On Apr. 4 2022, Chief Executive Officer (CEO) of Tesla and SpaceX Elon Musk revealed that he was social media giant Twitter’s largest shareholder, with a 9% stake in the company, equivalent to about 73.5 million shares. On that same day, Twitter agreed to appoint Musk to its Board of Directors. Musk even received the seal of approval from then-Twitter CEO Parag Agrawal. A business week later, Musk rejected the offer of a seat on the board. Four days after his rejection, Musk made a bid to purchase Twitter at $54.20 a share, an offer equivalent to nearly $44 billion. After much drama and spectacle, the historic deal went through and Musk became a born-again CEO: this time of one of the largest platforms for information and free speech in the world. Nearly every day since Musk has owned the company, he has found himself in the headlines for one reason or another; including mass firings, loss of revenue and Musk’s controversial views on content moderation.
Making a splash as soon as he helmed the ship, Musk’s first order of business was to terminate almost half of Twitter’s workforce. Spanning several departments across the tech conglomerate, in total about 3,700 jobs were lost as a result. Reasons for termination varied, including but not limited to: layoffs, criticisms of the CEO in private Slack chats and simple arguments over business operations over Twitter.
An employee even claimed that he never received a formal notice of termination, but rather learned of his loss of work through a tweet from Musk that simply read, “He’s fired.” Approximately a few days after stating this on Nov. 14, Musk deleted the tweet.
Following the aftermath of the massive terminations, employees still aren’t enjoying job security: they are still at risk of being fired if they can’t work under Musk’s “hardcore conditions and follow his mission to build a breakthrough Twitter 2.0.”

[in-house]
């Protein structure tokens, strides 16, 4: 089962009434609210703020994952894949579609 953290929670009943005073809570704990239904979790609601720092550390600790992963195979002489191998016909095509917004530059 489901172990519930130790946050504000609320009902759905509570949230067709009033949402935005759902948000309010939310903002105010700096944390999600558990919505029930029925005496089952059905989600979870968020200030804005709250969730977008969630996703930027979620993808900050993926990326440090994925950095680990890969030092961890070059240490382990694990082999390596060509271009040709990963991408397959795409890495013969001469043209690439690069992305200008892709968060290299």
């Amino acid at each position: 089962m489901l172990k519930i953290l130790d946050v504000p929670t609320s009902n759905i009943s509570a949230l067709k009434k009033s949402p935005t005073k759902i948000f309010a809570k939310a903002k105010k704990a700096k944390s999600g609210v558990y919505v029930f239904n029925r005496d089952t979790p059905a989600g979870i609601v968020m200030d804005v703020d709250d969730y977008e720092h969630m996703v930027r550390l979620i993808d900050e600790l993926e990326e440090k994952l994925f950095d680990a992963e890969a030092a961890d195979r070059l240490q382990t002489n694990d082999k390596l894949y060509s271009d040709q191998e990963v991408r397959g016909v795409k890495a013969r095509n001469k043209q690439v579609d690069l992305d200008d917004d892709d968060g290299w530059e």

Furthermore, Musk has seen scandal associated with his decisions to ease up on Twitter’s content moderation policies. Twitter has seen a significant rise in the use of racial slurs and hate speech, according to a report from the Center for Countering Digital Hate. As a result, brand after brand have been pulling ad money from the site, causing dramatically falling revenues for Twitter.
Musk’s decisions in running the company have been getting Twitter closer and closer to bankruptcy. Ad revenue and user interaction have been consistently dropping as Musk’s CEO tenure goes on. This comes as potentially startling news seeing as how many people now use social media as a way to stay informed.
A 2021 study from the Pew Research Center showed that about 69% of adult Twitter users were mainly on the app to stay updated with daily news. This is a significant uptick from a 2015 study that found that 59% of adult users get their news from Twitter.
For years, Twitter has cemented itself as a public, successful free information platform enjoyed by millions. In just a matter of weeks, Musk has flattened the juggernaut into a shell of its former self, leaving its future murky and uncertain.